Sharvamanyu: “But then we are not brāhmaṇa-s. I believe Somakhya’s reasons are little more complex than that. He was quite suspicious I recall years ago before letting us dine with him.”
Somakhya: “I have told you’ll that before. It is more in the spirit of being a brāhmaṇa than the word of bhojyaprakaraṇa. The alien smells of meat, eggs and other items we perceive as being unclean, abhojya, are something that do not go well with the act of eating, which is one of sacrificing to the god Vaiśvānara within you. Also, the majority of our schoolmates do not understand the concept that we do not stand the act of eating from each other’s plates, given that they so indiscriminately share food, or drinking from others water bottles.”

Vidrum: “Yes. Yes. But I heard that you and Lootika will apparently be given a prize for your submission to the science essay contest on the evolution of human olfactory interest in Maillard reaction products. Does this have something to do with your brahminical sensibilities?”
Sharvamanyu: “First, what is this Maillard’s reaction?”
Somakhya: “It is a reaction in which the carbonyl groups, mostly from sugars, react with the amino groups coming from amino acids among other compounds and the oxygen and hydrogens go away as water leaving a compound with a C-N bond. It happens when food is heated a specific temperatures and the Maillard products are odoriferous imparting many of the favored flavors that are sought after in food. Our basic thesis was that human olfactory interest in Maillard products primarily arose after the use of fire became prevalent. The use of fire to prepare food we posit offered an advantage in making humans more likely to escape food-borne infection. Hence, we posited that those who evolved a liking for Maillard products were likely have a survival advantage due to that conferred by fire-cooked food.”

Sharvamanyu: “That is interesting. Somakhya, I have never seen you too interested in girls before. But I sense you have something for that new pretty girl?” Somakhya ignored his companion’s question and kept focusing on finishing his cold meal but Vidrum waded in: “Well, you may not know it but that is true. If she were to come here I am sure he would drop us and the lunch and they would lost in conversation on all manner of arcana.”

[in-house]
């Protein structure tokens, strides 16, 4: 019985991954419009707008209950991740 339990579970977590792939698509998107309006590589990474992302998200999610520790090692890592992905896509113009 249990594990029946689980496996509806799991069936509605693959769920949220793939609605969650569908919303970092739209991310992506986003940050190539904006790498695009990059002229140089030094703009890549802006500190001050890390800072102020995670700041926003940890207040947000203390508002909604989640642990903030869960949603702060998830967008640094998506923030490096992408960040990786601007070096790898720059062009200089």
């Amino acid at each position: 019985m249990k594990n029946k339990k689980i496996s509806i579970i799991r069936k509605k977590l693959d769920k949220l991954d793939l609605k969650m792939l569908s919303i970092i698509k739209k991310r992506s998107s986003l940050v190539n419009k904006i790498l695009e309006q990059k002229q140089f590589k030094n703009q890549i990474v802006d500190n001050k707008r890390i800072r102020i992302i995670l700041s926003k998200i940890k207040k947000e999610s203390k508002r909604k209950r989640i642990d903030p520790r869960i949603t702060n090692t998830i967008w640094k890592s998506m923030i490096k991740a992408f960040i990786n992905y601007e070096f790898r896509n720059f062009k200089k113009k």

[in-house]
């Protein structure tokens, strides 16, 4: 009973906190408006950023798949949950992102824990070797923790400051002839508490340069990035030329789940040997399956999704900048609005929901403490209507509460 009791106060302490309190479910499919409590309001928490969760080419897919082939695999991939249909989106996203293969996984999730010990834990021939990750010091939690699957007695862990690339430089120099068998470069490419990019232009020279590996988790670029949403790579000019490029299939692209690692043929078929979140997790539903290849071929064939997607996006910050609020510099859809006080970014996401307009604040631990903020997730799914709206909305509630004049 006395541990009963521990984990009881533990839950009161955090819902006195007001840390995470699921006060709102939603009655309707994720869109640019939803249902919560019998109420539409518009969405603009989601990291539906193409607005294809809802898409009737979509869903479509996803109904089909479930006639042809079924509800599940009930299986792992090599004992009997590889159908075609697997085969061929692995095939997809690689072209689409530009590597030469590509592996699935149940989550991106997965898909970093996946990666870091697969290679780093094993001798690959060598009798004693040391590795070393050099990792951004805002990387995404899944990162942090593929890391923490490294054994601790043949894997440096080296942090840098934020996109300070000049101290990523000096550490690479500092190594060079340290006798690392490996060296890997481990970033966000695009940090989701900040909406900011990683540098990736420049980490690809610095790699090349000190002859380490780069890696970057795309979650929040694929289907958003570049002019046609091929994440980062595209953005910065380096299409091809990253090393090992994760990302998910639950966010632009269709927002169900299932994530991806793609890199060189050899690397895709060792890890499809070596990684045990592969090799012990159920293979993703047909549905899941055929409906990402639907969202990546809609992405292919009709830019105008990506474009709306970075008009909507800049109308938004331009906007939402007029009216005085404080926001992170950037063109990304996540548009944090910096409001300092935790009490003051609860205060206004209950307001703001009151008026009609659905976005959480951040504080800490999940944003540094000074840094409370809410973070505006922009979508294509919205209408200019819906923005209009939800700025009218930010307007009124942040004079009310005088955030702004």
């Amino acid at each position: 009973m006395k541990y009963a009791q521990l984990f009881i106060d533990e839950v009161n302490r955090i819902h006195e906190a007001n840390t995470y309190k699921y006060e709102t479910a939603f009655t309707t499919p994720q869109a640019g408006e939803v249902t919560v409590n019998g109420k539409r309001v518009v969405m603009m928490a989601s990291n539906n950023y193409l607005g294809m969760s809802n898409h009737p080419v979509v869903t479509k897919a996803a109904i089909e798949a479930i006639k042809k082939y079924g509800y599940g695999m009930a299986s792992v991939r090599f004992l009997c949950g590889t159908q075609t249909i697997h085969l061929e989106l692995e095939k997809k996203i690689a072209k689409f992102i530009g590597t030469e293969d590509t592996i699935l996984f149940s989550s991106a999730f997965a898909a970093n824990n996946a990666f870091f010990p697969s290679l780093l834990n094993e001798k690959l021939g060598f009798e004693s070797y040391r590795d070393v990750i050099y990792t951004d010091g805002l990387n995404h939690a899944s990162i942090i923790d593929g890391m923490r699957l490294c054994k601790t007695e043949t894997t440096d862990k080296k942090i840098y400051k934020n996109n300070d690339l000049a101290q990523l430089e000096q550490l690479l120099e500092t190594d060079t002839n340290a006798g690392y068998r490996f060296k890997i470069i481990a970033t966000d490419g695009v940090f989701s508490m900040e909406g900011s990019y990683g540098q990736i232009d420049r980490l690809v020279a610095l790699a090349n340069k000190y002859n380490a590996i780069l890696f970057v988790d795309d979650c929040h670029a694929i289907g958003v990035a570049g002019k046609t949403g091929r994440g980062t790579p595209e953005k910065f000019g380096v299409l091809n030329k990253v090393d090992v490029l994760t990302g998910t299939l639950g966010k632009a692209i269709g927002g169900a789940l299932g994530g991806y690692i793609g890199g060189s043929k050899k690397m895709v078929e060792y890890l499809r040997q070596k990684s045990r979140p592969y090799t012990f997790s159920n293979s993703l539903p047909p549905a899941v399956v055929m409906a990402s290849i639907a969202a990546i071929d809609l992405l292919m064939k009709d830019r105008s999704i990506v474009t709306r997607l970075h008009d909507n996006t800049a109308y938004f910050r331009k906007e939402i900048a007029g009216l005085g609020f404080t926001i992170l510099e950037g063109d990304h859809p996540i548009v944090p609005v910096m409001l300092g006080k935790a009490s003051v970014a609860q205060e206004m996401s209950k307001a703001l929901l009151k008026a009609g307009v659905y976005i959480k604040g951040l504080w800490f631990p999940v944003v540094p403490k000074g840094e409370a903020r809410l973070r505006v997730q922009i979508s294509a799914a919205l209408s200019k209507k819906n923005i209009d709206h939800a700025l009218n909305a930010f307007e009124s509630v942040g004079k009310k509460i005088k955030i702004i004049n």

Sharvamanyu: “So may be that is why he said desire is not bad after all?”
Somakhya: “Desires may come and go but there are things deeper than that.”

Vidrum: “OK, OK. You know we do not read all this sciency stuff like you guys do. Nor do we watch Floyd Mayweather as the teacher asked us to do. He is so boring with his cliches of everything wanting to kill you.”
Sharvamanyu: “Still worse is his characterization of the reproductive system as an entertainment center in a latrine. We instead learn most of our stuff from movies. You said world might freeze into a snowball – saw movie like that. Could it really happen?”
Somakhya: “ That is entirely unclear. There are some lines of evidence that ice used to form in the tropics or even close to the equator at two points in the past history of the earth. But the evidence that it resulted in extinction of life is negative.”
Vidrum: “Just as we were coming out you guys seemed to suggest that aliens might bring our end? We saw a movie last weekend which showed something like that.”
Sharvamanyu: “Do you seriously think that would happen?”
Somakhya: “A very low probability event. In the 3 or more billion years of life on earth we don’t see evidence for single alien visitation beyond to two initial visitations that seeded the world with bacteria and archaea. But it if were to happen it could be catastrophic like for the animals of continents which had not encountered humans before. Or for that matter like the fate of the humans like the first Australians and Americans.”

The bell just rang then and they had to rush back to class. That evening as Vidrum was nearing his home on the way back from school he saw Lootika and her sister Vrishchika hanging out at the corner of the street leaning on their bikes. Vidrum approached them : “So it seems you and Somakhya think that the end of the world could come from aliens? I just saw a movie last weekend which had such a plot.”
Lootika: “Possible but not very probable. Unlike what our teacher would want us to think, the end of our civilization could come sooner due to the unmatta-s. So I don’t think we need to keep an eye for those spaceships.”
Vrishchika: “And if it does happen I would place my bet not on a little green man or a furry abomination of an alien but a contagion like a virus or perhaps less likely some single-celled prokaryotic form.”
Vidrum: “So we should be guarding against those?”
Lootika: “Somakhya and I have been pondering about that of late. Especially on lines of why bacteria cause so many diseases but archaea hardly any. So at this stage we still seem to think this end, while possible, is certainly less likely than the fiery crash of an asteroid or a comet from space.”

This entry was posted in Life and tagged , , , , , , , . Bookmark the permalink.